Charles D. Strang, Jr., who is credited with inventing the stern drive, passed away on March 11 at the age of 96.
As a research associate in the department of mechanical engineering at the Massachusetts Institute of Technology in Cambridge, Mass., Strang is said to have drawn up the design for the first stern drive.
In 1951, he became director of research at Kiekhaefer Mercury Marine and eventually Strang worked his way up to vice president. In 1966, he was director of outboard marine engineering at Outboard Marine Corporation where he later became CEO and chairman of the board. Strang’s board of directors while he was at OMC included Bill Marriott, astronaut Frank Borman, NASCAR owner Bill France and Richard Teerling, CEO of Harley Davidson. In 1998, France announced that Strang would become the national commissioner for NASCAR and he held that post for 10 years. In 2015 Strang was inducted into the MOPAR Hall of Fame.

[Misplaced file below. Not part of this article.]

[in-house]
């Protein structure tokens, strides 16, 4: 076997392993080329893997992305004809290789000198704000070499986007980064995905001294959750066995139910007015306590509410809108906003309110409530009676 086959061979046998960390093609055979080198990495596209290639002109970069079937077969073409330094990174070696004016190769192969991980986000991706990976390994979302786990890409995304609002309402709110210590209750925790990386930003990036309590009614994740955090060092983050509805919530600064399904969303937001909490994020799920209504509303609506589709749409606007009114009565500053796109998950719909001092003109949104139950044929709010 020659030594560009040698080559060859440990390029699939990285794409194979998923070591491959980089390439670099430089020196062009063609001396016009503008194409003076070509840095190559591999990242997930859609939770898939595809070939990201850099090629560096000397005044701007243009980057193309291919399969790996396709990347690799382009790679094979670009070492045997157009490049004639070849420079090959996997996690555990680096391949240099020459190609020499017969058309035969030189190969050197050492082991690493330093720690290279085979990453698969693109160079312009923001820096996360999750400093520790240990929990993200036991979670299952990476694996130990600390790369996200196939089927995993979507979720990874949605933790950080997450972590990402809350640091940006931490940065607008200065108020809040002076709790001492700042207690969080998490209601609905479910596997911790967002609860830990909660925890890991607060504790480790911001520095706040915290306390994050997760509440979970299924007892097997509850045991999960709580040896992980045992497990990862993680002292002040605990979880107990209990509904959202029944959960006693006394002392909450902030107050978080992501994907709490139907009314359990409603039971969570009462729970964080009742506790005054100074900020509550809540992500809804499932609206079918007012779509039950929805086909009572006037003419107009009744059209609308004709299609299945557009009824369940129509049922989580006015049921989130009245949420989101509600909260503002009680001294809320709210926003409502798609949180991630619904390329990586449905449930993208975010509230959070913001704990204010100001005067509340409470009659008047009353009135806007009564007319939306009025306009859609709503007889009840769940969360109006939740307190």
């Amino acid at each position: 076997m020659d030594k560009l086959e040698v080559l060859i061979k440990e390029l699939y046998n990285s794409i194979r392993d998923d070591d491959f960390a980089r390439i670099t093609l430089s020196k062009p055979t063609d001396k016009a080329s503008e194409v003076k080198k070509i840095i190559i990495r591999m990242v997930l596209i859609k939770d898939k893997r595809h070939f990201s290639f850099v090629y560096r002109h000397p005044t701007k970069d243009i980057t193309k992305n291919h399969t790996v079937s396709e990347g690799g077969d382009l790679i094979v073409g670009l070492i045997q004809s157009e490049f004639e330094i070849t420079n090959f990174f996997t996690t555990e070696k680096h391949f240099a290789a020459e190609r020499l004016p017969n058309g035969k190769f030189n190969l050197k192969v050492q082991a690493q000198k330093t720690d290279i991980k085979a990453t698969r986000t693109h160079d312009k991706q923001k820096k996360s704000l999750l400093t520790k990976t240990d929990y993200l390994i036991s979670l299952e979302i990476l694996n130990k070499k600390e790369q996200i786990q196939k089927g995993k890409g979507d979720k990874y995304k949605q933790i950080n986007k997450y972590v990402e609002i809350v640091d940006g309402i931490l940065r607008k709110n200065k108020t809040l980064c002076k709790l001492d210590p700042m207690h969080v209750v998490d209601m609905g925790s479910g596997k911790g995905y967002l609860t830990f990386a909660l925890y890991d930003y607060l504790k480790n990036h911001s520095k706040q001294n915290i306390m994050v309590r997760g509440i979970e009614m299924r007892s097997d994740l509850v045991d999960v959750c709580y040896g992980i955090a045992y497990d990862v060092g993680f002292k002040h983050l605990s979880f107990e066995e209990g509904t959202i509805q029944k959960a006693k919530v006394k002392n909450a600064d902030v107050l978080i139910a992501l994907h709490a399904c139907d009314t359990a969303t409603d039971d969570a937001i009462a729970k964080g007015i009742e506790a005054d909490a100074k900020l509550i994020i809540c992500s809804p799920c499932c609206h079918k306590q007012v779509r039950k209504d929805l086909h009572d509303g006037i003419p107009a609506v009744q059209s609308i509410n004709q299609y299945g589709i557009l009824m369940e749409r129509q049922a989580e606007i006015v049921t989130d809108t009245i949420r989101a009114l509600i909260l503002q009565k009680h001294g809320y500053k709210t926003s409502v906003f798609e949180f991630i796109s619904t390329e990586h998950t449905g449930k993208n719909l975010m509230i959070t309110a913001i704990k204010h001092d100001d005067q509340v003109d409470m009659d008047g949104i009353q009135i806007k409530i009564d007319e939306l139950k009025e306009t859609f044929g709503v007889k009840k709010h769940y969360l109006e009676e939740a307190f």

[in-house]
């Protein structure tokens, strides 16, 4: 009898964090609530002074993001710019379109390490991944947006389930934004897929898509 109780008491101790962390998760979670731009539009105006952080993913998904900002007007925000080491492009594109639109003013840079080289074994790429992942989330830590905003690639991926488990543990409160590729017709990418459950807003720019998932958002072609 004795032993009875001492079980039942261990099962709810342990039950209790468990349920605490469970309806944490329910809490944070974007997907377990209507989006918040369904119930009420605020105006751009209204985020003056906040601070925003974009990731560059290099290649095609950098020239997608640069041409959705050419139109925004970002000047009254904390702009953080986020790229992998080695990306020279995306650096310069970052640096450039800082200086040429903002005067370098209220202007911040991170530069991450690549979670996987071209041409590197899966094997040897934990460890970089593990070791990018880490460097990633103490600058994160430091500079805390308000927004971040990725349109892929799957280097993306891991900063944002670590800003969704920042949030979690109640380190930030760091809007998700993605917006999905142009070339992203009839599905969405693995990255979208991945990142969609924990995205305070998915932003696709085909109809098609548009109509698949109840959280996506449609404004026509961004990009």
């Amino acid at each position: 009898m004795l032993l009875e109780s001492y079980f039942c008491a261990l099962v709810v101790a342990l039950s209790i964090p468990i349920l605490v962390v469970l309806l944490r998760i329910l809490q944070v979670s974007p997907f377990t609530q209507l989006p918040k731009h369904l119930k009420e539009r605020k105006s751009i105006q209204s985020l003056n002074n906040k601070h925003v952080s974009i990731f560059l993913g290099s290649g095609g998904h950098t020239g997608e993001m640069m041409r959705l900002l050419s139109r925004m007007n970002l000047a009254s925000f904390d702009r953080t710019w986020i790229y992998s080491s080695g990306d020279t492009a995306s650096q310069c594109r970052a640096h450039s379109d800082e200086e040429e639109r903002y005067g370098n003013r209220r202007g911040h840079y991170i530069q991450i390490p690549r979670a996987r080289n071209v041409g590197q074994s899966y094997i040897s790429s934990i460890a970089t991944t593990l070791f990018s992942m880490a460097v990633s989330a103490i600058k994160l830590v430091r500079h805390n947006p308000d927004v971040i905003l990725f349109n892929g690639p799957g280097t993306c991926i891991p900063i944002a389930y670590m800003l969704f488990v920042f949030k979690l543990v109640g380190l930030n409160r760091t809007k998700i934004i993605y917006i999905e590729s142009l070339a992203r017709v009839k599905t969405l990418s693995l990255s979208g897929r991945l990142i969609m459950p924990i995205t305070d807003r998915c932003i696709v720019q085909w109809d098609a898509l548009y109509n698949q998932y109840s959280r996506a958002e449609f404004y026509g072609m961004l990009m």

Strang grew up in Brooklyn, N.Y., the son of the late Charles D. Sr., and Ann Strang. He graduated from the Polytechnic University of Brooklyn with a degree in mechanical engineering. Strang enlisted in the United States Army Air Corp and he was assigned to Wright Aeronautical Corporation in New Jersey as a test engineer on aircraft engines. After about a year, he was sent to the Flight Propulsion Research Laboratory of the National Advisory Committee for Aeronautics (known as NASA today) until 1947.
As a child, Strang enjoyed racing outboard-powered runabouts and hydroplanes and he spent many years serving the American Power Boat Association in a number of roles. He also became the only American president of the Union Internationale Motonautique, the worldwide governing body for powerboat racing.
Strang is survived by his wife of 33 years, Barbara, his sister and brother-in-law, Sandy and Renn Jachimowski.
Services for Strang will be held at 11:30 a.m. Sunday, March 18 at the Strang Funeral Home of Antioch.